- GOP offers 10-year, $2.2 trillion plan to Obama
- Fiscal cliff talks turn into a game of chicken
- From the fiscal frying pan into the debt ceiling fire
- Tax the rich more? Most Americans say yes
- Heartland states on high alert over fiscal cliff
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Comments submitted to MSN Money's Facebook page during the debate highlight sharp disagreements among Americans on key policy issues.
President Barack Obama won the rhetorical contest Monday night against Republican challenger Mitt Romney. Whether he will win a second term remains to be seen.
Several polls have shown the presidential election to be a statistical tie, which means that the winner may capture the most electoral votes and not the popular vote. The Democrats may retain control over the U.S. Senate. The U.S. House of Representatives probably will stay in the hands of Republicans.
The 2 presidential candidates are tied at 47%. Any mistake could sway the outcome.
The presidential race heads into its final two weeks with polls showing a dead heat nationally and some tightening in the most closely competitive states, suggesting the outcome could turn on a mistake or which campaign better mobilizes its forces.
President Barack Obama and Republican challenger Mitt Romney are tied at 47 percent in a national NBC News/Wall Street Journal poll of likely voters released yesterday.
The Swiss investor expects expanding debt burdens and never-ending deficits in Western nations in the next 5 to 10 years. He also says the S&P 500 could see a 20% drop.
The debt burden in the U.S. and other Western countries will continue to increase, Marc Faber, author of the "Gloom, Boom and Doom" report told CNBC on Monday, leading to a "colossal mess" within the next five to 10 years.
"I think the regimes will try to keep the system alive as it is for as long as possible, which means there's no "fiscal cliff," there's a fiscal grand canyon," Faber told CNBC's "Squawk Box."
The path we take out of the recession will reveal much about who we are as a people and what we stand for.
By William D. Cohan
Is it time to put the Great Recession behind us?
Not in terms of the economy -- which remains bogged down with high employment, low growth and other aftershocks -- but rather when it comes to demanding a rigorous effort to hold Wall Street bankers, traders and executives accountable for their role in causing the financial crisis.
Should we just chalk it up to such simplified explanations as "animal spirits ran amok" and "these things happen occasionally"? Or should we continue to expend scarce political and law-enforcement resources trying to get to the bottom of what happened, and why, with a goal of holding the right people legally and financially accountable?
Will other cities adapt some version of a tax on bullets and firearms? Voters should be leery of simple solutions to complex problems.
Officials in Cook County, Ill., which includes Chicago, have proposed a tax of 5 cents per bullet and $25 on each firearm sold to defray the medical costs of victims of gun violence, which average $52,000. Taxpayers wound up footing the medical bill for 670 victims last year who didn't have insurance. The proposal is sure to generate legal challenges by gun rights advocates.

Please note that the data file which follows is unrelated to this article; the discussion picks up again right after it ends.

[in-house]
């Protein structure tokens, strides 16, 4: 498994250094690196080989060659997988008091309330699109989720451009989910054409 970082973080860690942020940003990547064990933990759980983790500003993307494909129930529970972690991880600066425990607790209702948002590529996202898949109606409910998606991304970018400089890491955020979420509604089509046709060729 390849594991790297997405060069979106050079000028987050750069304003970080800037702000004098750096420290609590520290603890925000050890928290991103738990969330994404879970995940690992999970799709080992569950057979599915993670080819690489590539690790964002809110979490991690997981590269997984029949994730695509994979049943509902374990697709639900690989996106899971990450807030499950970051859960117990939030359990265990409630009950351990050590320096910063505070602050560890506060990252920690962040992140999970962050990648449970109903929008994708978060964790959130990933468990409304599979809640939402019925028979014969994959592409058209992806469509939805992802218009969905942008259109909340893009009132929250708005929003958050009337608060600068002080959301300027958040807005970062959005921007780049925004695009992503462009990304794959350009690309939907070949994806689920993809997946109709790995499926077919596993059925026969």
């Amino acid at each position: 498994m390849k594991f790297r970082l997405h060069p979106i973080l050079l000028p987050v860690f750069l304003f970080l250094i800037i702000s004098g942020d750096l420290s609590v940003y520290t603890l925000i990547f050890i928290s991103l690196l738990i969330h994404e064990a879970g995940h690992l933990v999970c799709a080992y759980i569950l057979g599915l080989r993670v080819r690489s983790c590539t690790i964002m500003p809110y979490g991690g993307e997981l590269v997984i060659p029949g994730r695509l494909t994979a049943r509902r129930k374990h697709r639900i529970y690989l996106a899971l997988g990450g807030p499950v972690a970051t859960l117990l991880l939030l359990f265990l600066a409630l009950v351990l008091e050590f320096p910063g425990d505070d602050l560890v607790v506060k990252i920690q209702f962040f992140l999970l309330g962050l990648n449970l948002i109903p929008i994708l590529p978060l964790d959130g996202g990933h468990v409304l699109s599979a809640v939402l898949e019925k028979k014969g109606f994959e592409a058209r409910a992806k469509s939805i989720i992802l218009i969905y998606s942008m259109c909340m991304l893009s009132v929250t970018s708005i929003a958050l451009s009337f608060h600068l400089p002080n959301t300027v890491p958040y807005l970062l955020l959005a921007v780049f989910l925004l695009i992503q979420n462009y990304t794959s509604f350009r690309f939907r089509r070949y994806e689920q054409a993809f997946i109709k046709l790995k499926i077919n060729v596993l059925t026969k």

After the Great Depression, the US made major policy changes to support average Americans. Is it time to launch such efforts again?
The decline of the middle class has become a focal point of this year's presidential election. Each candidate claims his plan would end the middle-income slide that accelerated during the Great Recession and shows no signs of abating.
But lost in the rhetoric is the reality of the decline. Nearly everyone is aware that the middle class is struggling, but few people understand how the struggle plays out in everyday life.
Economic issues, such as student debt and unemployment, weigh heavily on the college students who talked to MSN Money.
It was fitting that the first question in Tuesday's presidential debate was posed by an undecided college student, who asked how the candidates could assure him -- and his parents -- that he would be able to support himself after graduation.
Young voters like him represent the largest bloc of still-undecided voters, with as many as 10% or more still unsure how, or even if, they'll vote, say analysts. Chief among these voters' concerns are jobs and the economy.
Students who graduated from college in 2010 had a 9.1% unemployment rate, the highest in recent history, according to The Project on Student Loan Debt. And two thirds of those at four-year colleges or universities graduated with debt. Their average load: $25,250, a 5% increase over 2009.
And they are as divided as the rest of America.
President Barack Obama and GOP challenger Mitt Romney traded barbs at Tuesday night's debate as if they were heavyweight fighters vying for the championship belt.
Whether the candidates will change any minds of undecided voters is hard to say, judging from the comments submitted on MSN Money's Facebook page.
The election is shaping up as one of the closest in U.S. history, and the issue that is foremost on the minds of most Americans is the economy.
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Follow Republican and Democratic presidential candidates as they battle for the White House. Explore how monetary and fiscal policies affect your finances. Get insightful analysis of the American political economy and the latest news on the 2012 election.
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